April is the cruellest month, said TS Eliot.
It has certainly been true this year in the context of scandals involving politics and the establishment. We have seen the high and mighty, mostly politicians but also journalists, athletes, film stars and so on, named and shamed in this series of revelations, and there may be parallels between them, even though they are spread all over the world.
In the US, the #28pages issue is that of a redacted chapter of 28 pages from the 9/11 enquiry commission’s official report. Some suggest that these pages — that have been seen by a limited number of people — were deemed too damaging to one of the US’s principal allies, Saudi Arabia. A former senator, Bob Graham, who had seen the impugned pages, suggests so in so many words.
The #PanamaPapers scandal established the fact that there are many loopholes and tax havens that are used by the rich and powerful to hide their (possibly ill-gotten) gains from the taxman. The US has been, quite indignantly, suggesting that offshore tax havens have hidden billions of dollars from the eyes of their Internal Revenue Service, and have forced many countries, including the famously secretive Switzerland, to reveal details about those who might be doing so.
The #Ishratfile revelation, in India’s case, suggests a nexus of politicians, journalists, lawyers and various others engaging in a clear conspiracy to hide certain facts about that dead young woman. For the first time has such a scandal hit P Chidambaram, who has hitherto been untouched, partly because he has such authority that nobody dares question him, although his election in 2009 in Sivaganga, commentators have noted, did seem a trifle odd.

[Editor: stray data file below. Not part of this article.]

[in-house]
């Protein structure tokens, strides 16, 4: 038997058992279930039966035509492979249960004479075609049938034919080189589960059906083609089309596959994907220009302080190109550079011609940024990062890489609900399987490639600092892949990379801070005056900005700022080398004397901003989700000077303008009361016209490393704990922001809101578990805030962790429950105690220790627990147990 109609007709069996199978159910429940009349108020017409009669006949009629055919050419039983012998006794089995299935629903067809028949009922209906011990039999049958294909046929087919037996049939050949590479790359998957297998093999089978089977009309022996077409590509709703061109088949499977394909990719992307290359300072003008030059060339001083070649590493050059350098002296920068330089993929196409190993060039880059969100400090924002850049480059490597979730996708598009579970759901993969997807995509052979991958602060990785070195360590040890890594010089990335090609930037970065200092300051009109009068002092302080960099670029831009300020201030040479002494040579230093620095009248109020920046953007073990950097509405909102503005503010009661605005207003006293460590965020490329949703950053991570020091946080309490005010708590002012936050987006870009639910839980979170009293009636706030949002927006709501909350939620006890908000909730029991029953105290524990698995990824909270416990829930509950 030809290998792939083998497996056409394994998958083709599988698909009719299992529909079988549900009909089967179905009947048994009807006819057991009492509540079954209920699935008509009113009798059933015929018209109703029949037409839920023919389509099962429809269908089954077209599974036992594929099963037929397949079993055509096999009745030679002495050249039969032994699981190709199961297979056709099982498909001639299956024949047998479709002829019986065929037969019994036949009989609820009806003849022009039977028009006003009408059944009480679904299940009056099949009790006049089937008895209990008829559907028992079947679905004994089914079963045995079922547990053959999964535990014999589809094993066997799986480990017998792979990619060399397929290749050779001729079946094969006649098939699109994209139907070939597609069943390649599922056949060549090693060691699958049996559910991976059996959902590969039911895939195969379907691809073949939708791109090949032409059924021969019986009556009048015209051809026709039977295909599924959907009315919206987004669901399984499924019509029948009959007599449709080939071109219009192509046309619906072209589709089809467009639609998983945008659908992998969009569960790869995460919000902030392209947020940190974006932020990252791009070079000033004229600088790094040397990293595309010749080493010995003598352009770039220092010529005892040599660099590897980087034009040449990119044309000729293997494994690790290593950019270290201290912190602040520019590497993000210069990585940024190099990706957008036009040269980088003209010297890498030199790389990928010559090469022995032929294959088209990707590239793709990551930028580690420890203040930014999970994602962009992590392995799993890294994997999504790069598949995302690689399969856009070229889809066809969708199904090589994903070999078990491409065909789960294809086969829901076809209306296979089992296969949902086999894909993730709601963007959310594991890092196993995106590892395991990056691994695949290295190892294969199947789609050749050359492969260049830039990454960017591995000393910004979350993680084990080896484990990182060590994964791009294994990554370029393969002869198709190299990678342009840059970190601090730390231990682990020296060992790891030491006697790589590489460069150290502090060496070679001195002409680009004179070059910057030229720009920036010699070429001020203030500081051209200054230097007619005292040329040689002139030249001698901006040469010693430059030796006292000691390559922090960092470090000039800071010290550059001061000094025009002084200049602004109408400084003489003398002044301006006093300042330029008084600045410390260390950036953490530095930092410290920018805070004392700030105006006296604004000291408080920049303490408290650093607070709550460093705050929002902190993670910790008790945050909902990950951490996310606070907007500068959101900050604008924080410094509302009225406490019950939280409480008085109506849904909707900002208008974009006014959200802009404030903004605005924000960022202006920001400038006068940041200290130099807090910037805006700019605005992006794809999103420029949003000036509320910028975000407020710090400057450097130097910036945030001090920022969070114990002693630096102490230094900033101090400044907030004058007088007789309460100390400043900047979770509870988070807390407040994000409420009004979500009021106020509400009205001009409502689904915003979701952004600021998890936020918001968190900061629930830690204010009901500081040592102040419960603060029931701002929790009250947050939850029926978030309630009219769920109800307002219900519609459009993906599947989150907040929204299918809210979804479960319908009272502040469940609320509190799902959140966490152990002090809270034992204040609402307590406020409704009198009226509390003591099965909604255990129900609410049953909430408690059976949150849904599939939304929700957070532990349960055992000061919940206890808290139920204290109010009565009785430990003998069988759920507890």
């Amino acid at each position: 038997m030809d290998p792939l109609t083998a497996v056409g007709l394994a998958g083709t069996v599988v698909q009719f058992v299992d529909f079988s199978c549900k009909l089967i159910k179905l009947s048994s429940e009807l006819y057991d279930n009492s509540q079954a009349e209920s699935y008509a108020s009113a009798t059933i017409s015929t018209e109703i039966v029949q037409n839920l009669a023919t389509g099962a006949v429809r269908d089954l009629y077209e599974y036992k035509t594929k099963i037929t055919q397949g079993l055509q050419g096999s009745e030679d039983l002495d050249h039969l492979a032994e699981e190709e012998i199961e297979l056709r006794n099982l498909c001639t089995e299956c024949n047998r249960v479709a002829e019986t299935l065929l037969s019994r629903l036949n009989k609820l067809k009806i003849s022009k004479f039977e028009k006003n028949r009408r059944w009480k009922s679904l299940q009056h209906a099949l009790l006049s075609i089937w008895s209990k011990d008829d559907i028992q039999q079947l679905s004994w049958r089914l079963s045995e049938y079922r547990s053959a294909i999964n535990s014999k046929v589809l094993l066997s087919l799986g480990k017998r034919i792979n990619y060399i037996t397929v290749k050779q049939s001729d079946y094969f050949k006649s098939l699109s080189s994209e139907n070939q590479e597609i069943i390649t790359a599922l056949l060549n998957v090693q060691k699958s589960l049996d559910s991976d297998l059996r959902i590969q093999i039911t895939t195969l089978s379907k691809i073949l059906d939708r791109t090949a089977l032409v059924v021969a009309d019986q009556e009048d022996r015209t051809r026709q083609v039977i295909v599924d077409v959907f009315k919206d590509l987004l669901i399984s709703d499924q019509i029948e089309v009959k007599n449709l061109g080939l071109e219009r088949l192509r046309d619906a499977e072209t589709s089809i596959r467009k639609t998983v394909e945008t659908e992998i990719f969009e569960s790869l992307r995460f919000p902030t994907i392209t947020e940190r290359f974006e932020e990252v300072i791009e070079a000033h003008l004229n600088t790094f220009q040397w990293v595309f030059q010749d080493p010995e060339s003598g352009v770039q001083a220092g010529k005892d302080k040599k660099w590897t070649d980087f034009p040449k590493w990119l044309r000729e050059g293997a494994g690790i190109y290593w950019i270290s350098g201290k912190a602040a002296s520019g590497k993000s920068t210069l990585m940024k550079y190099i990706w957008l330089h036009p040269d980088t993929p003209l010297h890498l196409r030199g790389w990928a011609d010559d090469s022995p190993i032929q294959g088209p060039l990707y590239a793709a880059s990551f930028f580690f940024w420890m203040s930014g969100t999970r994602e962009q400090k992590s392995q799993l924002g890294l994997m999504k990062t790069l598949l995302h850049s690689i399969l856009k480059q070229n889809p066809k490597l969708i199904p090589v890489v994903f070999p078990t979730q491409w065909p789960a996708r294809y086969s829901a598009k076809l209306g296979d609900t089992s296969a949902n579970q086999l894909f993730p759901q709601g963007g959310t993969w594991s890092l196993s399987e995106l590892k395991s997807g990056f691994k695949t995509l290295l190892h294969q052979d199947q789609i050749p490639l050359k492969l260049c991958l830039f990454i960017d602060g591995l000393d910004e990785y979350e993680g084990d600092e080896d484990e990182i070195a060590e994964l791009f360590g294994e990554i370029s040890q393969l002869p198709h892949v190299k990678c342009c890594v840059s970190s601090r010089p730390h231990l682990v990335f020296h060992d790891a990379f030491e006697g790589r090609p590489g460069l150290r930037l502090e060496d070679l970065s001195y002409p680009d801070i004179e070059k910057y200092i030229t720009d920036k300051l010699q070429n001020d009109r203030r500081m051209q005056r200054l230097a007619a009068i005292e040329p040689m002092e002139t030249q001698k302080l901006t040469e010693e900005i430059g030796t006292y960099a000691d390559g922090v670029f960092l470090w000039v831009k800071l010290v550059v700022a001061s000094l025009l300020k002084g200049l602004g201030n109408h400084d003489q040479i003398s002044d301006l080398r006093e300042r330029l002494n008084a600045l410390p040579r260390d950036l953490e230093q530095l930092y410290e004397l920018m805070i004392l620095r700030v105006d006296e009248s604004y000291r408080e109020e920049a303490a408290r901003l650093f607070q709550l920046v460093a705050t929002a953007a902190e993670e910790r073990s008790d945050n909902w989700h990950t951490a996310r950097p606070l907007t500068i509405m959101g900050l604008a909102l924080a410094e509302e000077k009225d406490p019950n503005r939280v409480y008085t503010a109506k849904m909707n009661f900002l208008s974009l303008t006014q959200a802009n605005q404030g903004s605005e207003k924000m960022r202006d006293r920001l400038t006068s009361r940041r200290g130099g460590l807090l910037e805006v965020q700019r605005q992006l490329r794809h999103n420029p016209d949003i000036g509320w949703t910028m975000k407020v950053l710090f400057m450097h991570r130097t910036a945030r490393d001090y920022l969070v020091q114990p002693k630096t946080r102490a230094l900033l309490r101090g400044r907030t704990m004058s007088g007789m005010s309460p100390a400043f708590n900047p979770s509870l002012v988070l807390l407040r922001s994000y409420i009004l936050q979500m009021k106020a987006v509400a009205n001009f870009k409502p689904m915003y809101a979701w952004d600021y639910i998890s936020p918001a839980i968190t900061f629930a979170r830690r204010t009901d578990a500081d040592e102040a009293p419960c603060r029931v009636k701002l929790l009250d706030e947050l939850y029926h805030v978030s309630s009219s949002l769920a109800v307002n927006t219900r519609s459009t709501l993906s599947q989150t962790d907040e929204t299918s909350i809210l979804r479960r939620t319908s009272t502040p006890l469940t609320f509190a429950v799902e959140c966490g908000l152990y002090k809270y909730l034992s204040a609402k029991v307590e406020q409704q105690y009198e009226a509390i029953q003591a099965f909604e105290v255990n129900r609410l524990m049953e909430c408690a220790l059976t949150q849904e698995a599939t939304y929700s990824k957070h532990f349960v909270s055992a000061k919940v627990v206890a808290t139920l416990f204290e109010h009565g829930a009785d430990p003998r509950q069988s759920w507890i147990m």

The court case about that drags on.
The #AgustaWestland scam is both more and less sensational than #Ishratfile. The latter does not surprise in the sense that most of us suspected that Ishrat Jahan was indeed a Lashkar-e-Taiba operative: Well, for one thing, the LeT itself said so before quietly removing that from its website. The extent to which the Nehru dynasty has been willing to go to eliminate Narendra Modi (literally or metaphorically is not surprising either: Remember the maut ka saudagar meme, for instance).
The extent of the AgustaWestland scam is sensational, however, especially because the revelation could not be blamed on partisan politics (as it has always been: The mainstream media will suggest that it was a witchhunt by the BJP, and thus, sweep it under the carpet). The fact that an Italian court (yes, Italian!) has said in so many words that Sonia Gandhi was directly involved makes a big difference to the Congress and its pets in the mainstream media.
They responded with thunderous silence.
The problem with all these scandals, of course, is how far they go in identifying and punishing the culprits. In India’s case, there is a history of major scams being buried if they somehow touch the Teflon-coated Nehru dynasty. For instance, the Bofors scandal really didn’t go that far in punishing the guilty. There are at least two reasons for this: One is the compromised judiciary, and the other is the compromised media. The third may well be that the BJP has no stomach for a fight.